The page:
How Do I Know if I Love a Narcissist?

Understanding the Signs of Narcissism and How They Affect You

We all struggle with being selfish from time to time, and we all want attention, affection, and praise. But someone who is narcissistic takes these traits to an unhealthy level. Narcissism is a difficult mental illness to diagnose and treat, because the narcissist themselves may not believe anything is wrong with how they are thinking and acting. 

Having a relationship with a narcissist is not impossible, but because it is so difficult, you will likely feel healthier distancing yourself from narcissistic people. Knowing the signs of narcissism and understanding its impact in relationships might keep you from getting trapped in a toxic relationship

If you are trying to understand whether or not you love a narcissist, pay attention to how the relationship makes you feel, and to their patterns of behavior. Here are some things to look for if you are wondering whether the person you love is a narcissist.

They Demand Praise

Desiring praise from people we care about is normal and talking about that need is a good thing to do. But when you're loving a narcissist, this gets twisted. You might notice that:

  • They demand praise for everything, no matter how small.
  • You feel like you can never disagree with or criticize them.
  • When they don't believe they've received enough praise, they lash out.
  • Their need for praise and attention seems constant.
  • Compared to how often you praise them or give them attention, they rarely do the same for you.

This imbalance is a tough thing to live with. Since it feels like most narcissists always take and rarely give, many people don't stay in narcissistic relationships long-term.

They Drain You

As I've talked to people that come to TheHopeLine, I've noticed that people in relationships with narcissists often feel drained and exhausted. That's common in many unhealthy relationships, but it's particularly strong when you love a narcissist.  If you are the one who is always told you have to give, always told you have to change, and always told you have to work harder, of course the relationship will be off-balance and exhausting.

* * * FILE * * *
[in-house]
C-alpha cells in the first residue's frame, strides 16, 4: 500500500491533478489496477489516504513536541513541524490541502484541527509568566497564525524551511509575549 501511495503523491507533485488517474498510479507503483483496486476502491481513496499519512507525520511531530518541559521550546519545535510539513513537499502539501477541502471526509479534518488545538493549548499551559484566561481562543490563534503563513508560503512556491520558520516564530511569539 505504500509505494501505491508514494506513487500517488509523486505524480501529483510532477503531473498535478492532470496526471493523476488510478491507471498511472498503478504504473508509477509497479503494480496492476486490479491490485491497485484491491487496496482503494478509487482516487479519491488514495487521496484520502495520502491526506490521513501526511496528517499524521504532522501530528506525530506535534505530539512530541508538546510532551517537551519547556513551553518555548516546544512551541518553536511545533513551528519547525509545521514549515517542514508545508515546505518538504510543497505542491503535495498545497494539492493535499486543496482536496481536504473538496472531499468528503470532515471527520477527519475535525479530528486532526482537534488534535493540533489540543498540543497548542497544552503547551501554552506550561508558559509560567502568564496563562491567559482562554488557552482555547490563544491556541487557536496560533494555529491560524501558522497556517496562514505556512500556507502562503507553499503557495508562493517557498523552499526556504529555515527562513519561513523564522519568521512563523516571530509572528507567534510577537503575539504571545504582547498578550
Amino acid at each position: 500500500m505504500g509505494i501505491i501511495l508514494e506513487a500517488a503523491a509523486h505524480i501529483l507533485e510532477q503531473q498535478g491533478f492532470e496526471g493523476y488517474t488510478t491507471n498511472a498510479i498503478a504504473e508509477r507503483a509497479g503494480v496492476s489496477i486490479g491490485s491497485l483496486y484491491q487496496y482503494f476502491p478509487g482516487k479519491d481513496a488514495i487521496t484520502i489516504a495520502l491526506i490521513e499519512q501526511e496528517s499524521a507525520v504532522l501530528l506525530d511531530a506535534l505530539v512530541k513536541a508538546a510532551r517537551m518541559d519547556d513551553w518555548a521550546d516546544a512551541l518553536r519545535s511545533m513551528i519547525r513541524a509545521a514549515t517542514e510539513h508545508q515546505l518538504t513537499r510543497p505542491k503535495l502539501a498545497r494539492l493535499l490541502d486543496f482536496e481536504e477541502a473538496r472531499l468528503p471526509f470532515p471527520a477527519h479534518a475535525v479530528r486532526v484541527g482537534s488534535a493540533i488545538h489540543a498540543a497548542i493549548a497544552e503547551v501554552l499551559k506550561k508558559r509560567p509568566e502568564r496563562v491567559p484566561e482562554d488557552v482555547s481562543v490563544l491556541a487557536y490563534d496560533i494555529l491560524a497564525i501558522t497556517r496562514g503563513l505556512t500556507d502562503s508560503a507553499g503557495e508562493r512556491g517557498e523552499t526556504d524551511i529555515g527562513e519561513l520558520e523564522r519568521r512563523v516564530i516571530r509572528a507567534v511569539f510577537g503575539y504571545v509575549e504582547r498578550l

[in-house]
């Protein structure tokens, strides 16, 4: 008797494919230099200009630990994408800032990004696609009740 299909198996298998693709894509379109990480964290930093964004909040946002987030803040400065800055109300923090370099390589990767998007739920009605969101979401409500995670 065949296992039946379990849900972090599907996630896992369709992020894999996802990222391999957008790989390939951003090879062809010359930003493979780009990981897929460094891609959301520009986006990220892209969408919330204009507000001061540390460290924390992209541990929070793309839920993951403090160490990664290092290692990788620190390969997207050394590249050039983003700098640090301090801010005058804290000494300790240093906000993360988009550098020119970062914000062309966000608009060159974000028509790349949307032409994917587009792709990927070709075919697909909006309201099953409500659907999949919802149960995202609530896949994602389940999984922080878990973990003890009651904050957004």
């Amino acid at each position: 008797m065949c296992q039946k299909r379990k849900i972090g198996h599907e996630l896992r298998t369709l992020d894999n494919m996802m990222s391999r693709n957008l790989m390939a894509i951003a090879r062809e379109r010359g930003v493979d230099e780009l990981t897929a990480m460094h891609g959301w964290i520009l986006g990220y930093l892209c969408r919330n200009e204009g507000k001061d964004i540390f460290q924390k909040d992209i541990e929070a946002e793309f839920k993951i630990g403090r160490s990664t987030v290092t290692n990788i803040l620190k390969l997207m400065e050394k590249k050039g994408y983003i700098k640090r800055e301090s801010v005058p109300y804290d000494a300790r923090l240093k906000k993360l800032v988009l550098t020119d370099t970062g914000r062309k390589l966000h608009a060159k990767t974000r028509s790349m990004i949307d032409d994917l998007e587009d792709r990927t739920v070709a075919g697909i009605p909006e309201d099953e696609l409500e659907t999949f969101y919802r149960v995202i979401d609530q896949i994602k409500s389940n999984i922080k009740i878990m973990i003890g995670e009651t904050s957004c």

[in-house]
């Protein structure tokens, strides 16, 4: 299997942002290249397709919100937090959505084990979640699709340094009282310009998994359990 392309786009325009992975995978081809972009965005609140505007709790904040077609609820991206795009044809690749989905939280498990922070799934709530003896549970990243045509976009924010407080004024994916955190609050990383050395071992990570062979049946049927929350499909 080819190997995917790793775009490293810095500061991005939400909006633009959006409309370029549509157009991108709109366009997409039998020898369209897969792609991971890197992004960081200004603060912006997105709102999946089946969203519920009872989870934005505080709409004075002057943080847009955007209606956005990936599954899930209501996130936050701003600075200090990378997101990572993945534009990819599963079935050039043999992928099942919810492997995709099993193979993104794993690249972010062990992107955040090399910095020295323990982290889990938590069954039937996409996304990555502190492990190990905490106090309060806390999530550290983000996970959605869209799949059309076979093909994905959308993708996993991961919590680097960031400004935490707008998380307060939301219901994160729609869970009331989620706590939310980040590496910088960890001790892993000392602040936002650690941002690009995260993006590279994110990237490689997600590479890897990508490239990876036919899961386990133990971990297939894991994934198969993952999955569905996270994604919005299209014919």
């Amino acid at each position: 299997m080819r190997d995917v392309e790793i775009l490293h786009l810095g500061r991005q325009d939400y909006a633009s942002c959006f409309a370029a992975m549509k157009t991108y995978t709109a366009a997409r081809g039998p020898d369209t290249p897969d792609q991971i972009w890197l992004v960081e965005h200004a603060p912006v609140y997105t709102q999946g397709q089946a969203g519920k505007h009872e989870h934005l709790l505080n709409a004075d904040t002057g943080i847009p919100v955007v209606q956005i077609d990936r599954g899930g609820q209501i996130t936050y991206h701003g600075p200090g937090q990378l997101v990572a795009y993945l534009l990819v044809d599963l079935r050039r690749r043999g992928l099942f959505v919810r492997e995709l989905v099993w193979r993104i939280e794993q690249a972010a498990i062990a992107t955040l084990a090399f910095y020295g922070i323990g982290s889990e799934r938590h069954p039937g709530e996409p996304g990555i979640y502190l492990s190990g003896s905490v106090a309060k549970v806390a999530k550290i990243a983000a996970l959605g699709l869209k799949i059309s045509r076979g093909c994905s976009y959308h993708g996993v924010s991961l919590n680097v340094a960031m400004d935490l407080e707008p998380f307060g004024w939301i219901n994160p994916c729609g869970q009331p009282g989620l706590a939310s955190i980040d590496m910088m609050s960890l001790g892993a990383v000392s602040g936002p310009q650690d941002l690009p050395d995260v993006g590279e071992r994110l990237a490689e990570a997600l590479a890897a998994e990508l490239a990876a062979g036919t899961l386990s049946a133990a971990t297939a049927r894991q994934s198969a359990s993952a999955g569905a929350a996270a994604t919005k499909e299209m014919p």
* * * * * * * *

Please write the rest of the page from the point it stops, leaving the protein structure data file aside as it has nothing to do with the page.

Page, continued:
You probably even start to dread getting their calls or spending time with them, because you have the sense that you never know what time, energy, or resources you'll have to give up next. On top of that, since they usually don't recognize when they're in the wrong, it may feel like there is no relief in sight. You can make choices to take care of yourself, and to make sure your needs get met. But those choices will likely include distancing yourself from the narcissistic person.

They Blame Everyone Else

Narcissists either cannot see, or refuse to see, their role in a relationship problem, fight, argument, or tough life situation. The narcissist you love will do things like:

  • Blame their outbursts on a bad childhood, or someone else's failure in a previous relationship.
  • Focus on your shortcomings, almost exclusively.
  • Claim that no one understands them.
  • Feel that everyone is out to get them.
  • Make you feel forced to do the majority (or all) of the changing and "making up" after an argument or fight.

I want to remind you that relationships have two people in them. That means that, no matter what a narcissistic person says, they are not without blame. In fact, they are probably starting the majority of the conflicts you have due to their aggressive behavior. 
You are only able to fix things you want to change about yourself. You cannot force a narcissistic person to take responsibility for their actions, or force the relationship to work. They have to be willing to put in the effort, too. 

They Have Addictions

Narcissists very often live with addiction and substance abuse. They may be trying to hide or numb the pain of abuse they experienced. Or they may be chasing the pleasurable "highs" of addiction, which may make them feel "on top of the world", invincible, or in greater control of their lives and the relationships in them. Addiction adds another layer of struggle and frustration if you love a narcissist because:

  • They become more aggressive and more difficult to deal with when they are using.